Sunday, May 12, 2013
Well Saturday was just a magnificent day in So. Cal; Clear Blue sky, light breeze, 81F .. Today is promising to be a repeat reaching Low 90’s. With Saturday’s conditions I managed three coats of stain, each building depth without darkening, perfect combination.
Sunday morning Robbie and I make a run to the seaside town of San Clemente for breakfast with: Trevor, Andrew, Sean-Sara and Jean.
Picture from back in the day (April, 1973) The AT&SF San Diegan makes it’s way south paralleling PCH .. I was building the Chart House restaurant in Dana Point at this time .. North end of the bay, up on the bluff. This morning we had multiple Amtrak trains running along this stretch. Looking south from inside the Chart House (a few years later) One of our favorite places to dine.
A little local train geek stuff:
The San Diegan was one of the named passenger trains of the Atchison, Topeka and Santa Fe Railway, and a "workhorse" of the railroad. Its 126-mile (203-kilometer) route ran from Los Angeles, California south to San Diego. It was assigned train Nos. 70–79 (Nos. 80–83 were added in 1952 when RDCs began operating on the line). The Los Angeles-San Diego corridor (popularly known as the "Surf Line" — officially, the Fourth District of the Los Angeles Division) was to the Santa Fe as the New York–Philadelphia corridor was to the Pennsylvania Railroad. Daily traffic could reach a density of ten trains (each way) during the summer months. The first San Diegan ran on March 27, 1938 as one set of equipment making two round trips a day.
A second trainset delivered in 1941 made possible four streamlined trains each way. A set of heavyweight equipment made a fifth trip in each direction. During and after the Second World War, furlough business from San Diego's military bases necessitated extra (albeit heavyweight) sections of San Diegans, and racetrack specials during horseracing season at Del Mar added to passenger train miles.
Amtrak continued to operate the San Diegan when it took over operation of the nation's passenger service on May 1, 1971, and it retired the name on June 1, 2000. Today, the route of the San Diegan (the second busiest passenger rail line in the United States) is served by Amtrak's Pacific Surfliner.
Saturday, May 11, 2013
Friday Noon, my contractor finished his work and the shop is now ready: A reminder; time and tide tarry for no man … on to work. The key in refinishing a table top is to make progress slowly. Using my downtime I’ve rendered and sketched a Japanese style lamp for the tea room: You can buy a wide range of similar lamps online, cost: $35-$63. But I can build it for at least 3-4 times that cost .. LOL .. but true. Straight Grain Maple or Hickory..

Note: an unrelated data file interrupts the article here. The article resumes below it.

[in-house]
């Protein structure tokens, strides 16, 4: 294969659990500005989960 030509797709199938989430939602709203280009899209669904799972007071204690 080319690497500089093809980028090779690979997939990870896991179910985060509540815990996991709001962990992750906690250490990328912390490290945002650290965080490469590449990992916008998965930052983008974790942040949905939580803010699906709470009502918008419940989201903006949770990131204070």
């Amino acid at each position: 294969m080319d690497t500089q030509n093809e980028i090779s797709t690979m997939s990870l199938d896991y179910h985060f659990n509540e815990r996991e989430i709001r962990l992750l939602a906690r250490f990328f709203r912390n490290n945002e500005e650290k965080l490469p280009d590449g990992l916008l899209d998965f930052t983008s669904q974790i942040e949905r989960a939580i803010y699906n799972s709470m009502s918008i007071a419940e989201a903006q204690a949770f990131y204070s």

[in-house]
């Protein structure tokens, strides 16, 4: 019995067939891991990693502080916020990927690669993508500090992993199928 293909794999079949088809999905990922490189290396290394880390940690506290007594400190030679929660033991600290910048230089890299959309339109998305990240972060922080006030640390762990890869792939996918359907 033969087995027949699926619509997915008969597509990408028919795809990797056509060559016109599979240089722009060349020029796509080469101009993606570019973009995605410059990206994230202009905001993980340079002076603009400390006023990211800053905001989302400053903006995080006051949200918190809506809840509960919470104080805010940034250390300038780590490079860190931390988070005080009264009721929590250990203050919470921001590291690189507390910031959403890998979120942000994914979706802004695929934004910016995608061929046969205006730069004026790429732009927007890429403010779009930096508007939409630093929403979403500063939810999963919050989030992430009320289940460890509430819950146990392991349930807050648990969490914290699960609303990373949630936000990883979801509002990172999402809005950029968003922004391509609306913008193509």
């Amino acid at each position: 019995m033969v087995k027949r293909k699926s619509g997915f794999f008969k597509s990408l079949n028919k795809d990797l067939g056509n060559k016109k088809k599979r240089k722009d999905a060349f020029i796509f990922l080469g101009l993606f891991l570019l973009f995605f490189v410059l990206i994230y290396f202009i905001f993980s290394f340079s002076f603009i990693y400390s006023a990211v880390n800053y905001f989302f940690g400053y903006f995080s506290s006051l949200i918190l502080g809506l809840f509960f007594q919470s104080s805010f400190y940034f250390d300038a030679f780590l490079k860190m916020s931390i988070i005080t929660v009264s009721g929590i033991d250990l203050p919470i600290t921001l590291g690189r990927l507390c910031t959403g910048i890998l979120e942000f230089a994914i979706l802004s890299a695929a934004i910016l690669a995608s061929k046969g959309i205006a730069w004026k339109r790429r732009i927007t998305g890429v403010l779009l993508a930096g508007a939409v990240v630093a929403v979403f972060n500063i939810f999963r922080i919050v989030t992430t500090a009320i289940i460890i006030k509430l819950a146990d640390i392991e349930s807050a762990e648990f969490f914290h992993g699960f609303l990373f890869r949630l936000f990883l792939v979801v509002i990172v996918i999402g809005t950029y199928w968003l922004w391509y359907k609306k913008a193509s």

First, complete the refurbishment of the Tea Table. With the old finish removed and the sharp edges softened, I can step through the grades and ready the top for application of the finish. This is the Staining step … Two coast of: Natural with 5% Dark Walnut .. The rest of the table is 100% Natural stain to help seal the grain. 24Hr dry time .. So this time Sunday its game on. With no tea table .. I’m using a Press and a small thermos to make tea. I need the thermos to carry the tea .. still a monopod …. Tea room sans the table: ….
Tuesday, May 07, 2013
With only time on my hands for the next few weeks .. Active recovery and rehabilitation … I thought about my luck in acquiring a great deal of China Tea, specifically Yunnan Pu-Erh. Arguably Pu-Erh is the only tea that requires long term storage .. Yes-yes, Oolong and its aged variants are also candidates …
My Focus for this entry is Pu-Erh and my guidelines for storage. Multiple decades of storage is not uncommon. I put my Pu-Erh into three states of storage. Another key point in avoiding an outside wall for storage; they tend to have little or no air flow across them. Even a well ventilated room tends to have dead spots in the outside wall. Some years back I remodeled our very large “family room” into two specific use rooms. Windows and sliding glass doors facing south, makes these rooms enjoyable. Tea room outside wall is not used to store tea, and we get great cross ventalation.